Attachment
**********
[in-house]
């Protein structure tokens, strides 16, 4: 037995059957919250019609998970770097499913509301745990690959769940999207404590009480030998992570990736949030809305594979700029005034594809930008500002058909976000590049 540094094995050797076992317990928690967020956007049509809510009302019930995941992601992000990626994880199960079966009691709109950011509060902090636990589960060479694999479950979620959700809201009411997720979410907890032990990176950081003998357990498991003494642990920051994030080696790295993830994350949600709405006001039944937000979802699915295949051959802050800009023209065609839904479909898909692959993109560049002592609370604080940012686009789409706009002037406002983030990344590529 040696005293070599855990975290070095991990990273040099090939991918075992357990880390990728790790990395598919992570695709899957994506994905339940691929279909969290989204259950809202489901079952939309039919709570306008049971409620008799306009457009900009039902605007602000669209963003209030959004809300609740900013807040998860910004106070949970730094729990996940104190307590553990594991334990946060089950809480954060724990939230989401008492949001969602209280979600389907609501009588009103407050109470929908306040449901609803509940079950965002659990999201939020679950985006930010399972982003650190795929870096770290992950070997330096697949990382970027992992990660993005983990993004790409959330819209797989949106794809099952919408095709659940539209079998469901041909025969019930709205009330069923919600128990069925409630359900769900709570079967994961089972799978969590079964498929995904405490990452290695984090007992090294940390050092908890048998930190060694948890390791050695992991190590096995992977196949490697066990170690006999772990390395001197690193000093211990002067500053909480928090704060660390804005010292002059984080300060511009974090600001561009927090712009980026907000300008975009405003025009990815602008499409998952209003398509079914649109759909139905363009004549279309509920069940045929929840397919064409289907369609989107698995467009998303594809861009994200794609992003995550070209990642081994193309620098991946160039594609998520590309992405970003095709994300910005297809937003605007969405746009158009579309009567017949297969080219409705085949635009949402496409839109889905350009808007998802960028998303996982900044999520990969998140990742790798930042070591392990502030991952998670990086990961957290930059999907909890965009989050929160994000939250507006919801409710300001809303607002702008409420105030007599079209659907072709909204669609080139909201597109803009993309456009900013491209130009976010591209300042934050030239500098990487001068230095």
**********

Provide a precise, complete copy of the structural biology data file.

[in-house]
């Protein structure tokens, strides 16, 4: 037995059957919250019609998970770097499913509301745990690959769940999207404590009480030998992570990736949030809305594979700029005034594809930008500002058909976000590049 540094094995050797076992317990928690967020956007049509809510009302019930995941992601992000990626994880199960079966009691709109950011509060902090636990589960060479694999479950979620959700809201009411997720979410907890032990990176950081003998357990498991003494642990920051994030080696790295993830994350949600709405006001039944937000979802699915295949051959802050800009023209065609839904479909898909692959993109560049002592609370604080940012686009789409706009002037406002983030990344590529 040696005293070599855990975290070095991990990273040099090939991918075992357990880390990728790790990395598919992570695709899957994506994905339940691929279909969290989204259950809202489901079952939309039919709570306008049971409620008799306009457009900009039902605007602000669209963003209030959004809300609740900013807040998860910004106070949970730094729990996940104190307590553990594991334990946060089950809480954060724990939230989401008492949001969602209280979600389907609501009588009103407050109470929908306040449901609803509940079950965002659990999201939020679950985006930010399972982003650190795929870096770290992950070997330096697949990382970027992992990660993005983990993004790409959330819209797989949106794809099952919408095709659940539209079998469901041909025969019930709205009330069923919600128990069925409630359900769900709570079967994961089972799978969590079964498929995904405490990452290695984090007992090294940390050092908890048998930190060694948890390791050695992991190590096995992977196949490697066990170690006999772990390395001197690193000093211990002067500053909480928090704060660390804005010292002059984080300060511009974090600001561009927090712009980026907000300008975009405003025009990815602008499409998952209003398509079914649109759909139905363009004549279309509920069940045929929840397919064409289907369609989107698995467009998303594809861009994200794609992003995550070209990642081994193309620098991946160039594609998520590309992405970003095709994300910005297809937003605007969405746009158009579309009567017949297969080219409705085949635009949402496409839109889905350009808007998802960028998303996982900044999520990969998140990742790798930042070591392990502030991952998670990086990961957290930059999907909890965009989050929160994000939250507006919801409710300001809303607002702008409420105030007599079209659907072709909204669609080139909201597109803009993309456009900013491209130009976010591209300042934050030239500098990487001068230095």